Location-based social networking is one of the newest trends to hit the web. Similar to traditional social networks, location-based networks allow users to broadcast to their contact list. But where Facebook and Twitter allow you to broadcast your thoughts, these other networks allow for the broadcasting of your location.
These location-based networks can make it incredibly easy for those on your list to find you, as well as help others learn about places of interest in their own town or in one they plan to visit in the future. And looking online will reveal several options for location-based networks, three of which are below.
Although it is a location-based social network, Foursquare also touts itself as a great companion when attempting to make decisions about places to eat, landmarks to visit or movies to see. The tool’s over 20 million users can also earn rewards and receive discounts on their phones when they check into various places.
Founded in 2004, Yelp seems to have successfully combined location-based social networking with business reviews. Yelp users can log in from their home computer or mobile device to submit their thoughts about a restaurant, mechanic or virtually any other business they’ve just had an experience with.
Yes, even traditional social networking sites like Facebook have gotten on the check-in wagon. Facebook places allows users to not only share where they’ve been, but check in other friends who may be with them, as well as uploading photos to help bring their experiences closer to their contact lists.
But just as with anything that involves online communication, there are caveats. Those looking to use location-based social networks should be aware of the dark side of these tools which can lessen both their enjoyment and their value.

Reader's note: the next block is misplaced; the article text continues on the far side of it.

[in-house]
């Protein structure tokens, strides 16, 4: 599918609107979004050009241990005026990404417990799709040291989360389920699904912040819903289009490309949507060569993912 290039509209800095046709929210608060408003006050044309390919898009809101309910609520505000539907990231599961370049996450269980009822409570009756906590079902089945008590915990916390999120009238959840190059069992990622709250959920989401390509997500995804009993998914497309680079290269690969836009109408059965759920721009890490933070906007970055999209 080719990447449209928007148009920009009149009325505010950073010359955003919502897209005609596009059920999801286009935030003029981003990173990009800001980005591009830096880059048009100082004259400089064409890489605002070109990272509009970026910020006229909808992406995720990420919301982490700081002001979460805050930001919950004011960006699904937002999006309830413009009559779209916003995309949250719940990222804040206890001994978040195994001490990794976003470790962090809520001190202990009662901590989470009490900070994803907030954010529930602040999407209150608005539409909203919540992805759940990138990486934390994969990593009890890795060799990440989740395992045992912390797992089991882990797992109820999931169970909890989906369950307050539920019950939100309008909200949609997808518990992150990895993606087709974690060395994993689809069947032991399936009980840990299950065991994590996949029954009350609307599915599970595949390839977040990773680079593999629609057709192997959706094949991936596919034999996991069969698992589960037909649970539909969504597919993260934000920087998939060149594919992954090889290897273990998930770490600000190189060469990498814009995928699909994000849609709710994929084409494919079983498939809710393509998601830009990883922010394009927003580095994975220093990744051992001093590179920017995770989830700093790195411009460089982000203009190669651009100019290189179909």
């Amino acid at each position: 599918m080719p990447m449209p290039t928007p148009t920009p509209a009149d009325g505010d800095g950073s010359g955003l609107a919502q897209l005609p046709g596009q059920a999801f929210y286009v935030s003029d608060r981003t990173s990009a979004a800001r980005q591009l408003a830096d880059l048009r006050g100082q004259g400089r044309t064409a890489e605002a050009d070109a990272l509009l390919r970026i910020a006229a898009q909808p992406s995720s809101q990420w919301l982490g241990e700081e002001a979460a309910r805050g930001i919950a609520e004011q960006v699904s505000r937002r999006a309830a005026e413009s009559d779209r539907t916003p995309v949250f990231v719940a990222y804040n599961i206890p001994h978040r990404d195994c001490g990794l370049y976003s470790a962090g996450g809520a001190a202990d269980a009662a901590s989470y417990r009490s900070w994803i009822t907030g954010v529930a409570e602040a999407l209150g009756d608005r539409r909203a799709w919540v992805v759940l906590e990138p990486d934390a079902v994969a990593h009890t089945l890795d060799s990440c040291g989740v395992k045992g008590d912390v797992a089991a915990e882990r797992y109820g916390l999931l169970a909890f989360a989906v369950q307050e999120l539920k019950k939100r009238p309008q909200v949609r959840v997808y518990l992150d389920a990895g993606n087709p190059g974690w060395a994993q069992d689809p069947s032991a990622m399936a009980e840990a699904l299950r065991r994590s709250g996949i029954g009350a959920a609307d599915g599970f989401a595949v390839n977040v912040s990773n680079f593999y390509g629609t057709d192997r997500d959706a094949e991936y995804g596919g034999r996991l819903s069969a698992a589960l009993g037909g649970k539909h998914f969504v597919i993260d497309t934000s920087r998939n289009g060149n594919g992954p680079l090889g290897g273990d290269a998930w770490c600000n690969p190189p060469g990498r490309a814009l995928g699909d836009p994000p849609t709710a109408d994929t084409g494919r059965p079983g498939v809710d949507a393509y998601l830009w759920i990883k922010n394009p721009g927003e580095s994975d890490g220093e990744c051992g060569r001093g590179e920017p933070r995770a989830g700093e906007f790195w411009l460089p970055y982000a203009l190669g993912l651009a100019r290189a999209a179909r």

Should You Share?
This is a question which plagues many who wonder about the usefulness of location-based social networks. It’s a well-known fact that, while it can be a good thing to share things with your contacts on social networks, there could very well be those who use that information for sinister purposes. And if past news reports are accurate, there have been users who were robbed after posting status updates about being on vacation.
A Closer Look at Contacts
Before you share anything with anyone on any social networking site, giving your contact list a second look might be a good idea. The person who was robbed after posting information about their empty house allegedly had over 600 people on their contact list. Were all 600 of those people individuals that could be trusted? While this is impossible to know for certain, it’s something to think about when using a location-based social networking site to let people know where you are.
A positive thing about location-based sites is that many of them now offer a level of privacy which allows users to control who appears on their contact lists and receives updates about their locations. The Foursquare site allows for private check-ins that friends cannot see.
Altering Your Usage
Although many sites will give you a list of suggested procedures for when and how to share your information, don’t assume it’s the best way to do so. For example, instead of logging into your Foursquare account and checking into a location when you physically arrive, consider checking in after you’ve returned home. This will allow you to share where you’ve been with friends, without the risk of unsavory contacts knowing your every move at all times.
You could also lie about where you are, but when the point is to provide your thoughts on your experience as users do on Yelp, there is really no point to fibbing about your location.
The bottom line is that location-based social networks are much like their social networking-only counterparts. The option is there to share, but the user is in the most control of how and when they share their data, as well as with whom.
Guest author Elizabeth Brosuga is fascinated by the psychological aspects of social networking, and is proficient in the technical aspects as well. She also writes on a variety of technology-related topics such as helping consumers analyze and choose broadband. You can check out some of the work she has done at http://www.highspeed-internet-providers.com/isp-area-3.html. You can also find Elizabeth on Google.